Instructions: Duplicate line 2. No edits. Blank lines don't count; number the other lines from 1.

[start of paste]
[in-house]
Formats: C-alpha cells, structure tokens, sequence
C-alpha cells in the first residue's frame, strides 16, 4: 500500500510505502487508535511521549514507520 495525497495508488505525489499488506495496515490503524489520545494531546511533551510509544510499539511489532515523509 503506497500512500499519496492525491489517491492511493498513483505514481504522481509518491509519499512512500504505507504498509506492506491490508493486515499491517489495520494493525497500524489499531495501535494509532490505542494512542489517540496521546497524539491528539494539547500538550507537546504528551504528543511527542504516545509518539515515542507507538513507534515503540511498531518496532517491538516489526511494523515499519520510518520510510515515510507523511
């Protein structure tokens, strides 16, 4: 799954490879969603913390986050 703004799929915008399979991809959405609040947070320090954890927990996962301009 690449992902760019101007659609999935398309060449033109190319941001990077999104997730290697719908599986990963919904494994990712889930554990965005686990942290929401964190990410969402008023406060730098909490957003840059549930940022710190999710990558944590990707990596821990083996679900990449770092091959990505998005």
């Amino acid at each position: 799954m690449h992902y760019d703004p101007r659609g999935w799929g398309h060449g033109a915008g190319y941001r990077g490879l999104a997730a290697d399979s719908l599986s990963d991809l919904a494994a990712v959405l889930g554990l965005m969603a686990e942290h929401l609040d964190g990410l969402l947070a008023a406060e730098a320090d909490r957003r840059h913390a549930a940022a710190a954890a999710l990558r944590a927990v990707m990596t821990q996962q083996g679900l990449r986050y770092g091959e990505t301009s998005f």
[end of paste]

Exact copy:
Formats: C-alpha cells, structure tokens, sequence